WinBoard: Chessboard for Windows

A (not completely) updated description with the release of version 4.5.0.

“For the ultimate WinBoard Experience”

New features since WinBoard 4.2.7 that are implemented in Alessandro Scotti’s Winboard_x are highlighted in red. New features in the WinBoard 4.3.xx series by H.G. Muller are highlighted in green, that in the unified 4.4 series in blue. New additions for series 4.5 are in purple.


WinBoard is a graphical user interface for chess. It displays a chessboard on the screen, accepts moves made with the mouse, and loads and saves game files in standard chess notation. WinBoard serves as a front-end for many different services, including:

Getting Started

WinBoard starts up in one of three major modes: chess engine mode, ICS client mode, or game viewer mode. You cannot change modes while WinBoard is running, but you can access all the game viewer features directly from the other two modes. Also, you can start WinBoard several times to get multiple chessboard windows running in any combination of modes.

You will usually run WinBoard by choosing an item from the Windows Start menu that runs it in the mode you want. If you just double-click on WinBoard.exe, you get a startup dialog asking which mode you want. If you choose chess engine mode, you can then select from the installed engines; if you choose ICS client mode, you can then select from a list of known chess servers. More advanced users can customize these lists or type in WinBoard command line options directly.

After starting WinBoard, you can make moves in several different ways. To move by dragging, press the left mouse button while the cursor is on one of your pieces, move the cursor to another square, and release the button. You can also move by clicking the left mouse button once (press and release) over one of your pieces, moving the cursor to another square, and clicking again. You drop new pieces on the board when setting up a position by selecting from a context menu. Press the right mouse button over a square to bring up the menu in Edit Position mode; no menu will come up in modes where dropping a new piece is not permitted. In games with piece drops, such as bughouse or shogi, the pieces you hold for dropping are displayed next to the board, and you can move them to the drop location the same way you perform normal moves. You can also make moves by typing them in standard algebraic chess notation. Either a dialog box will pop up for you to type into, or in ICS mode, your typing will be redirected into the ICS interaction window.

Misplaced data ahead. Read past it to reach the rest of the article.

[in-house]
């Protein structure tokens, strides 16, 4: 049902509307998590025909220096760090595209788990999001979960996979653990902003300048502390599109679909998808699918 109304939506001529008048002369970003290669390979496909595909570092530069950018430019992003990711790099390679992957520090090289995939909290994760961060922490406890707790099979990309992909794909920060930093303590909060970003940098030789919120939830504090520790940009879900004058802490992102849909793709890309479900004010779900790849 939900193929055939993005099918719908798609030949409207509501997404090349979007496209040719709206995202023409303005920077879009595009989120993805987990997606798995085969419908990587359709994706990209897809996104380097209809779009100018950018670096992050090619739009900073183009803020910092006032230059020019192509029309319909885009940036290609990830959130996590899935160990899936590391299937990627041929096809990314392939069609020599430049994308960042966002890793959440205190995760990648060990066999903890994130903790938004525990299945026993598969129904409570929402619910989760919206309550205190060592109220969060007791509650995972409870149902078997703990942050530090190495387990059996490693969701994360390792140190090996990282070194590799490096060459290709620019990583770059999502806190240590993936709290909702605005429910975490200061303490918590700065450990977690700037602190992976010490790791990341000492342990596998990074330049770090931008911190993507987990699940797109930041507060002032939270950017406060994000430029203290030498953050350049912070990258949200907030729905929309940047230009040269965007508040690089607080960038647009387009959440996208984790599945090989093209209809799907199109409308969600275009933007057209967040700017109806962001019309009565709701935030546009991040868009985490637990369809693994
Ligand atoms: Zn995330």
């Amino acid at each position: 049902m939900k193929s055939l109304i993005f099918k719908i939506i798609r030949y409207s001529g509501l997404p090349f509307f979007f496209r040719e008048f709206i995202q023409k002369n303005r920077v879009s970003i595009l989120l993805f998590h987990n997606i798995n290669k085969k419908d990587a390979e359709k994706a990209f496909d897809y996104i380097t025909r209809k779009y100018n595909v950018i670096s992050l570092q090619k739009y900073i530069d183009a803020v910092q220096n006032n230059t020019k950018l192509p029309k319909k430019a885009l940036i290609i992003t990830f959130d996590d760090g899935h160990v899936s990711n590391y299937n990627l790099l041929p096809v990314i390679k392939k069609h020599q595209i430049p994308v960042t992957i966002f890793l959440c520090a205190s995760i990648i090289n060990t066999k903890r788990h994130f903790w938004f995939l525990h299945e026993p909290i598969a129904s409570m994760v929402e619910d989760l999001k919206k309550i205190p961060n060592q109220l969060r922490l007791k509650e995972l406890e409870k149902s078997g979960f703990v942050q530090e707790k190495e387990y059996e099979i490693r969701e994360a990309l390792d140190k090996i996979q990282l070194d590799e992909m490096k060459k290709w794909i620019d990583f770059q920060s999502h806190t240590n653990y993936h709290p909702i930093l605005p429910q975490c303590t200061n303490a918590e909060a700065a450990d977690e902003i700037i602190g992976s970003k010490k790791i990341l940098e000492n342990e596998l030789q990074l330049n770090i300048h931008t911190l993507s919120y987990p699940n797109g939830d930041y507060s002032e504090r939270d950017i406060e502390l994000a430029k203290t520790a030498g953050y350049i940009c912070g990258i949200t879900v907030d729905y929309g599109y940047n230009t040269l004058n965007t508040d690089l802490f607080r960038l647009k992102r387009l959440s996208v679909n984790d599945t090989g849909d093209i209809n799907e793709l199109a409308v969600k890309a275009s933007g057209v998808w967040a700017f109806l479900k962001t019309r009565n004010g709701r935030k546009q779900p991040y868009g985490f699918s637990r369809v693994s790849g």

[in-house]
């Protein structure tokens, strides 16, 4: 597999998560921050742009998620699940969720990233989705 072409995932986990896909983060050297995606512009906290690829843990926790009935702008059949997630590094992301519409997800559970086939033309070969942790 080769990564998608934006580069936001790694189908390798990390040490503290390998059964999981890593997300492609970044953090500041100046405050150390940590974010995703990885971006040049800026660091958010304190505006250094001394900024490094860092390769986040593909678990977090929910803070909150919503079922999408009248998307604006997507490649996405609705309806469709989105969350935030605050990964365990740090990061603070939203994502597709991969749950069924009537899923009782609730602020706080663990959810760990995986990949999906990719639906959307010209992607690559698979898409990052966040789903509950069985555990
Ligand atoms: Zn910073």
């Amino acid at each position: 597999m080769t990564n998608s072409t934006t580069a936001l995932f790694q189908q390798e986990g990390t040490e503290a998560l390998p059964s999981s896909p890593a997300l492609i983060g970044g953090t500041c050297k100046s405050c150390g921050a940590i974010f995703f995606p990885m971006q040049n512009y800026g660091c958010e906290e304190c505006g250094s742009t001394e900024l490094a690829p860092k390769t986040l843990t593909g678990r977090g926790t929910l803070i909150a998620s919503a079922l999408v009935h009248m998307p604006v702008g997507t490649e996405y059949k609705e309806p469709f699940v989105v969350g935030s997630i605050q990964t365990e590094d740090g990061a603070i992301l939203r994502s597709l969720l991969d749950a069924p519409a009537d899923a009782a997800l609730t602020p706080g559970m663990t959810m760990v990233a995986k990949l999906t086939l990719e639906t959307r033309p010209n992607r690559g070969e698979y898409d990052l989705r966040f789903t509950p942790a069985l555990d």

When using an engine, the right-most mouse button allows you to see on the board what the engine is thinking about. Pressing the button shows the deepest position of the engine’s most recent analysis. Moving the mouse vertically while keeping this button pressed down will make you do step through the principal variation, and allows you to see how the engine thinks this position will be reached.

When WinBoard is iconized, its icon is a white knight if it is White's turn to move, a black knight if it is Black's turn.

Next to the main window, WinBoard does use many auxiliary windows for dedicated tasks. We mention the Engine-Output window (formerly analysis window) for a better display of the thinking output of engines (which you can then right-click to play out the selected PV in the board window), the Game-History window (where the game is displayed in SAN, and where you can double-click a move to call up the corresponding position in the board window), the Evaluation Graph window (where you see a graph of engine scores vs. move number, and can call up the corresponding position in the board window by clicking a point on the graph), the Comment popup (where you can right-click variation comments to play them out on the main board, or add and edit comments), the Game-List window (where you see an overview of all games in a game file you loaded, and can select a game for loading by clicking on it, and limit the list to games you are interested in by filtering). These auxiliary windows can be opened or closed as the need arises.

Additional Information


Shortcut Buttons

Command Line Options

Initialization Files

Installing Chess Engines





Frequently Asked Questions